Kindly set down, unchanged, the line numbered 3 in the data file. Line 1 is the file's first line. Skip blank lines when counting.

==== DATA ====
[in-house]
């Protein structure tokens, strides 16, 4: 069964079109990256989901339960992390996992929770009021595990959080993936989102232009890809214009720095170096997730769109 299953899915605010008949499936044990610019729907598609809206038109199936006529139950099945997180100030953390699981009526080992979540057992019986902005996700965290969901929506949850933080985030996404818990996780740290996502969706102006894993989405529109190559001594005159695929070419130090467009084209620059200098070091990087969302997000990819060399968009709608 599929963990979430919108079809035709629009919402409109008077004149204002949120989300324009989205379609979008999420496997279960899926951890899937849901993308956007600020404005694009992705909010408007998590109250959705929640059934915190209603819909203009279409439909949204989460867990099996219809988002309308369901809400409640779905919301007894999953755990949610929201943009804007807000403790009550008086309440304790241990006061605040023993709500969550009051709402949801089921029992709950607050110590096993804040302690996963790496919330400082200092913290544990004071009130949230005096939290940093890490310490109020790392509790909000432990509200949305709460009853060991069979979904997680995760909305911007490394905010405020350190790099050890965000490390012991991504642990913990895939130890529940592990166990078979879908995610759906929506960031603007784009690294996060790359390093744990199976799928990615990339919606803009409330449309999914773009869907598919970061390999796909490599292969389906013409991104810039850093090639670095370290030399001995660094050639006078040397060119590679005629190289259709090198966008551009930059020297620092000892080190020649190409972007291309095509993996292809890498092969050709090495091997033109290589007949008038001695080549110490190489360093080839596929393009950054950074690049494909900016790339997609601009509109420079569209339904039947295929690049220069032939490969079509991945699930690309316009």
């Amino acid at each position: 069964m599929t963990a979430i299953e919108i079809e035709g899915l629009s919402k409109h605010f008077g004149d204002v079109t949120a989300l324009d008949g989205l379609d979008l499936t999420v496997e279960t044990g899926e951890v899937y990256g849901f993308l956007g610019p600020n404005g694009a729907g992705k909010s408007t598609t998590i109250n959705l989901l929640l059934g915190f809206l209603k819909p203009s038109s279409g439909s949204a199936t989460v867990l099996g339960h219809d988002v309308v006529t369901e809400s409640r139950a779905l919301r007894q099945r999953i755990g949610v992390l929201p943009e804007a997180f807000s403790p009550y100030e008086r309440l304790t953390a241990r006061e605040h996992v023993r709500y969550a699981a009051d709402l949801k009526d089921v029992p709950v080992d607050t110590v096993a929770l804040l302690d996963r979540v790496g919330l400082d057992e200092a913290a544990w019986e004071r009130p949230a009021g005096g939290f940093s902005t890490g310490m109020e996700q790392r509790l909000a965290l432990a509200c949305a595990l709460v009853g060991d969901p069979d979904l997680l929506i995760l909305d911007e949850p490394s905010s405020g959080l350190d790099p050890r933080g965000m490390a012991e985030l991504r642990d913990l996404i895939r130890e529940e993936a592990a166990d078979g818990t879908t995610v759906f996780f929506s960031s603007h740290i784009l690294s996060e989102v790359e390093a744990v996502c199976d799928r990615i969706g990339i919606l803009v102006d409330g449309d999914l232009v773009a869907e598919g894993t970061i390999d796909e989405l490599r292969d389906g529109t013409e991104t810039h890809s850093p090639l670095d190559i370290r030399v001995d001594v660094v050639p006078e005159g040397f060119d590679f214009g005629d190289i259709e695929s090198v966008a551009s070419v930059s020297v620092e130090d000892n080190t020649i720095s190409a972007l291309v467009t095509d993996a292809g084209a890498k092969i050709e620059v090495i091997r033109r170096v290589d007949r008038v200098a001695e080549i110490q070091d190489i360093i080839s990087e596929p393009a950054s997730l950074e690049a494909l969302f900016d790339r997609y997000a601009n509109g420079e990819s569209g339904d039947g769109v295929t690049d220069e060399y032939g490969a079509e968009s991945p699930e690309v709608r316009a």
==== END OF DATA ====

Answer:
């Amino acid at each position: 069964m599929t963990a979430i299953e919108i079809e035709g899915l629009s919402k409109h605010f008077g004149d204002v079109t949120a989300l324009d008949g989205l379609d979008l499936t999420v496997e279960t044990g899926e951890v899937y990256g849901f993308l956007g610019p600020n404005g694009a729907g992705k909010s408007t598609t998590i109250n959705l989901l929640l059934g915190f809206l209603k819909p203009s038109s279409g439909s949204a199936t989460v867990l099996g339960h219809d988002v309308v006529t369901e809400s409640r139950a779905l919301r007894q099945r999953i755990g949610v992390l929201p943009e804007a997180f807000s403790p009550y100030e008086r309440l304790t953390a241990r006061e605040h996992v023993r709500y969550a699981a009051d709402l949801k009526d089921v029992p709950v080992d607050t110590v096993a929770l804040l302690d996963r979540v790496g919330l400082d057992e200092a913290a544990w019986e004071r009130p949230a009021g005096g939290f940093s902005t890490g310490m109020e996700q790392r509790l909000a965290l432990a509200c949305a595990l709460v009853g060991d969901p069979d979904l997680l929506i995760l909305d911007e949850p490394s905010s405020g959080l350190d790099p050890r933080g965000m490390a012991e985030l991504r642990d913990l996404i895939r130890e529940e993936a592990a166990d078979g818990t879908t995610v759906f996780f929506s960031s603007h740290i784009l690294s996060e989102v790359e390093a744990v996502c199976d799928r990615i969706g990339i919606l803009v102006d409330g449309d999914l232009v773009a869907e598919g894993t970061i390999d796909e989405l490599r292969d389906g529109t013409e991104t810039h890809s850093p090639l670095d190559i370290r030399v001995d001594v660094v050639p006078e005159g040397f060119d590679f214009g005629d190289i259709e695929s090198v966008a551009s070419v930059s020297v620092e130090d000892n080190t020649i720095s190409a972007l291309v467009t095509d993996a292809g084209a890498k092969i050709e620059v090495i091997r033109r170096v290589d007949r008038v200098a001695e080549i110490q070091d190489i360093i080839s990087e596929p393009a950054s997730l950074e690049a494909l969302f900016d790339r997609y997000a601009n509109g420079e990819s569209g339904d039947g769109v295929t690049d220069e060399y032939g490969a079509e968009s991945p699930e690309v709608r316009a």